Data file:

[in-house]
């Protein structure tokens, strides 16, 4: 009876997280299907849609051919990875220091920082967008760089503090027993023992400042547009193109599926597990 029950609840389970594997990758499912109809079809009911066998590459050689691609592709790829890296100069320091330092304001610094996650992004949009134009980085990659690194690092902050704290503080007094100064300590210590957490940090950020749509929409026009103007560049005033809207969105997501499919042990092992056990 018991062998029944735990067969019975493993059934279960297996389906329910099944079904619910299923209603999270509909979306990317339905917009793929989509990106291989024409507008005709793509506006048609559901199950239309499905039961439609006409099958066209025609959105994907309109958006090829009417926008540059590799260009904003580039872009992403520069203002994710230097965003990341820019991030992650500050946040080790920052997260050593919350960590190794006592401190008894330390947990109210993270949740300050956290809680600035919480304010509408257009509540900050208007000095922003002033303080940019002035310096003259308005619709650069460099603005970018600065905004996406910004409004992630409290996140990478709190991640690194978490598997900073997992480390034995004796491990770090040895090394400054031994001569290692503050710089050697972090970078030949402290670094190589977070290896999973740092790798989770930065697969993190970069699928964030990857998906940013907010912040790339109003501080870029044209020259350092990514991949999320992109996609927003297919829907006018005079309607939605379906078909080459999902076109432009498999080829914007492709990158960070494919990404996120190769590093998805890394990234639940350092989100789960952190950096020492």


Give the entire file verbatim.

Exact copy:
[in-house]
């Protein structure tokens, strides 16, 4: 009876997280299907849609051919990875220091920082967008760089503090027993023992400042547009193109599926597990 029950609840389970594997990758499912109809079809009911066998590459050689691609592709790829890296100069320091330092304001610094996650992004949009134009980085990659690194690092902050704290503080007094100064300590210590957490940090950020749509929409026009103007560049005033809207969105997501499919042990092992056990 018991062998029944735990067969019975493993059934279960297996389906329910099944079904619910299923209603999270509909979306990317339905917009793929989509990106291989024409507008005709793509506006048609559901199950239309499905039961439609006409099958066209025609959105994907309109958006090829009417926008540059590799260009904003580039872009992403520069203002994710230097965003990341820019991030992650500050946040080790920052997260050593919350960590190794006592401190008894330390947990109210993270949740300050956290809680600035919480304010509408257009509540900050208007000095922003002033303080940019002035310096003259308005619709650069460099603005970018600065905004996406910004409004992630409290996140990478709190991640690194978490598997900073997992480390034995004796491990770090040895090394400054031994001569290692503050710089050697972090970078030949402290670094190589977070290896999973740092790798989770930065697969993190970069699928964030990857998906940013907010912040790339109003501080870029044209020259350092990514991949999320992109996609927003297919829907006018005079309607939605379906078909080459999902076109432009498999080829914007492709990158960070494919990404996120190769590093998805890394990234639940350092989100789960952190950096020492």